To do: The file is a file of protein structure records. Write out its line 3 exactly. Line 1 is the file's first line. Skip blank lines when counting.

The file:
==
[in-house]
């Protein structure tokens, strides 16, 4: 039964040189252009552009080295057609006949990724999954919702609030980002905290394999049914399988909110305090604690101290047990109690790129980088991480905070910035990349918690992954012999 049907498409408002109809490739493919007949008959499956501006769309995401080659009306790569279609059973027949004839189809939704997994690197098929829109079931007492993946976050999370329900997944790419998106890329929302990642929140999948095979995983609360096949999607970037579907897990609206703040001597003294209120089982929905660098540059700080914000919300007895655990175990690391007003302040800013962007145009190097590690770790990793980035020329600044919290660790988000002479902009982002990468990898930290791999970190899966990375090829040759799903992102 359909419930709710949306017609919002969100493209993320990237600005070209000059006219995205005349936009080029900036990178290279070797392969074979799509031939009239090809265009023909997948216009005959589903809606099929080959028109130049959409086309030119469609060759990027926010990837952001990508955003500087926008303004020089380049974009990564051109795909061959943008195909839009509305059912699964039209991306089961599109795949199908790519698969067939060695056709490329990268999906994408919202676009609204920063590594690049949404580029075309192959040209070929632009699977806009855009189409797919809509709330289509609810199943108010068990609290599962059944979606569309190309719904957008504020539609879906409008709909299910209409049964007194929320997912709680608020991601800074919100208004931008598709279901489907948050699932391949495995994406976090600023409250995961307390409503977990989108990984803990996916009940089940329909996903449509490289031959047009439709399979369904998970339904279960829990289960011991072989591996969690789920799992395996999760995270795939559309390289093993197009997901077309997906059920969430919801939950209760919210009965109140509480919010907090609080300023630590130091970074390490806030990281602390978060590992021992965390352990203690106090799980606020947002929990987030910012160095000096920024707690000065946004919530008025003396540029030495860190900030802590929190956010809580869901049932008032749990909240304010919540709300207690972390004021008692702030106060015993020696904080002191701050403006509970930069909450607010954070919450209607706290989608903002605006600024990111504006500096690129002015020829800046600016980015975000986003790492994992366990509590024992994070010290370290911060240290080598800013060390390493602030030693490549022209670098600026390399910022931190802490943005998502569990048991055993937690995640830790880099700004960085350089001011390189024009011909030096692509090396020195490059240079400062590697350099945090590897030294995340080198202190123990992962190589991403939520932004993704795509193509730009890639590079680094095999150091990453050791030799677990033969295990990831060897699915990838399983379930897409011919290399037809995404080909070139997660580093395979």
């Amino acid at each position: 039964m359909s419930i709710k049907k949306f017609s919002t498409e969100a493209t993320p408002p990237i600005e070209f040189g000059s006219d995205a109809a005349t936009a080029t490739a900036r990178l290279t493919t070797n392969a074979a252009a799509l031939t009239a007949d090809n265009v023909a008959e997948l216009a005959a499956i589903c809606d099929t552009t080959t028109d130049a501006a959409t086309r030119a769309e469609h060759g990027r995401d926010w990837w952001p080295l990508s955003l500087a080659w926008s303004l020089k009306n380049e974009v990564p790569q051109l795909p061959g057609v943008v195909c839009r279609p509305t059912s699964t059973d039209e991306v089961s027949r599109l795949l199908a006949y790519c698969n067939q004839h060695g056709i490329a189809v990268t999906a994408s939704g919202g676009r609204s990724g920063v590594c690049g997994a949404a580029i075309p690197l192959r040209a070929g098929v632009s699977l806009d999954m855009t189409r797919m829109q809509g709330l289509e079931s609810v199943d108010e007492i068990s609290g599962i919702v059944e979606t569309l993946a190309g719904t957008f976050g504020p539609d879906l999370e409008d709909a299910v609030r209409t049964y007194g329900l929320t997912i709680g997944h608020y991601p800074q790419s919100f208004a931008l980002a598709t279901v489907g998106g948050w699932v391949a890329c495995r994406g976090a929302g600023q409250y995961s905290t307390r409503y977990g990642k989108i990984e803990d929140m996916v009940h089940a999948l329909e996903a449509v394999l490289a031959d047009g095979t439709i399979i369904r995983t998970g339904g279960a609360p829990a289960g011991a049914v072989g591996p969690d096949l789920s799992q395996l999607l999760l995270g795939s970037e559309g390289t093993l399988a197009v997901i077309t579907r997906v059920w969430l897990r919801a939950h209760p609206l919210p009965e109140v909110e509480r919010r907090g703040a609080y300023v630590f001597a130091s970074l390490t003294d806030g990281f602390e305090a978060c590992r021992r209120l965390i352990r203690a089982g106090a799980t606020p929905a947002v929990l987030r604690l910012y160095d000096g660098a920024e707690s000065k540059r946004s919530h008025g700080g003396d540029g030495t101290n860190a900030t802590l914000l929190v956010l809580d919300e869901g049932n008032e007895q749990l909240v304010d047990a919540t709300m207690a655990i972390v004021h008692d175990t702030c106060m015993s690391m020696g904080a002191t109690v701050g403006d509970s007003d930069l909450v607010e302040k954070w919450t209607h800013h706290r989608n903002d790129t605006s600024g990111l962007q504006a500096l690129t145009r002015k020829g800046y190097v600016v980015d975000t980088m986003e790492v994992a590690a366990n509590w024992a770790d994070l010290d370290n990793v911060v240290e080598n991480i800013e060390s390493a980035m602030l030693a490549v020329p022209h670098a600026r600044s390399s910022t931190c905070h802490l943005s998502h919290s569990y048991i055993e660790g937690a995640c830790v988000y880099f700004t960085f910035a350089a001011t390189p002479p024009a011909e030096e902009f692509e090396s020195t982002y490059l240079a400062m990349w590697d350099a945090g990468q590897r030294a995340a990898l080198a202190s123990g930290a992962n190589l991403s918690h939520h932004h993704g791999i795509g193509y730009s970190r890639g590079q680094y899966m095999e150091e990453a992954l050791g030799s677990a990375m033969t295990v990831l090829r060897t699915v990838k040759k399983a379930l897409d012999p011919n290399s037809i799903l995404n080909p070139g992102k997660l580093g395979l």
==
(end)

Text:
């Amino acid at each position: 039964m359909s419930i709710k049907k949306f017609s919002t498409e969100a493209t993320p408002p990237i600005e070209f040189g000059s006219d995205a109809a005349t936009a080029t490739a900036r990178l290279t493919t070797n392969a074979a252009a799509l031939t009239a007949d090809n265009v023909a008959e997948l216009a005959a499956i589903c809606d099929t552009t080959t028109d130049a501006a959409t086309r030119a769309e469609h060759g990027r995401d926010w990837w952001p080295l990508s955003l500087a080659w926008s303004l020089k009306n380049e974009v990564p790569q051109l795909p061959g057609v943008v195909c839009r279609p509305t059912s699964t059973d039209e991306v089961s027949r599109l795949l199908a006949y790519c698969n067939q004839h060695g056709i490329a189809v990268t999906a994408s939704g919202g676009r609204s990724g920063v590594c690049g997994a949404a580029i075309p690197l192959r040209a070929g098929v632009s699977l806009d999954m855009t189409r797919m829109q809509g709330l289509e079931s609810v199943d108010e007492i068990s609290g599962i919702v059944e979606t569309l993946a190309g719904t957008f976050g504020p539609d879906l999370e409008d709909a299910v609030r209409t049964y007194g329900l929320t997912i709680g997944h608020y991601p800074q790419s919100f208004a931008l980002a598709t279901v489907g998106g948050w699932v391949a890329c495995r994406g976090a929302g600023q409250y995961s905290t307390r409503y977990g990642k989108i990984e803990d929140m996916v009940h089940a999948l329909e996903a449509v394999l490289a031959d047009g095979t439709i399979i369904r995983t998970g339904g279960a609360p829990a289960g011991a049914v072989g591996p969690d096949l789920s799992q395996l999607l999760l995270g795939s970037e559309g390289t093993l399988a197009v997901i077309t579907r997906v059920w969430l897990r919801a939950h209760p609206l919210p009965e109140v909110e509480r919010r907090g703040a609080y300023v630590f001597a130091s970074l390490t003294d806030g990281f602390e305090a978060c590992r021992r209120l965390i352990r203690a089982g106090a799980t606020p929905a947002v929990l987030r604690l910012y160095d000096g660098a920024e707690s000065k540059r946004s919530h008025g700080g003396d540029g030495t101290n860190a900030t802590l914000l929190v956010l809580d919300e869901g049932n008032e007895q749990l909240v304010d047990a919540t709300m207690a655990i972390v004021h008692d175990t702030c106060m015993s690391m020696g904080a002191t109690v701050g403006d509970s007003d930069l909450v607010e302040k954070w919450t209607h800013h706290r989608n903002d790129t605006s600024g990111l962007q504006a500096l690129t145009r002015k020829g800046y190097v600016v980015d975000t980088m986003e790492v994992a590690a366990n509590w024992a770790d994070l010290d370290n990793v911060v240290e080598n991480i800013e060390s390493a980035m602030l030693a490549v020329p022209h670098a600026r600044s390399s910022t931190c905070h802490l943005s998502h919290s569990y048991i055993e660790g937690a995640c830790v988000y880099f700004t960085f910035a350089a001011t390189p002479p024009a011909e030096e902009f692509e090396s020195t982002y490059l240079a400062m990349w590697d350099a945090g990468q590897r030294a995340a990898l080198a202190s123990g930290a992962n190589l991403s918690h939520h932004h993704g791999i795509g193509y730009s970190r890639g590079q680094y899966m095999e150091e990453a992954l050791g030799s677990a990375m033969t295990v990831l090829r060897t699915v990838k040759k399983a379930l897409d012999p011919n290399s037809i799903l995404n080909p070139g992102k997660l580093g395979l």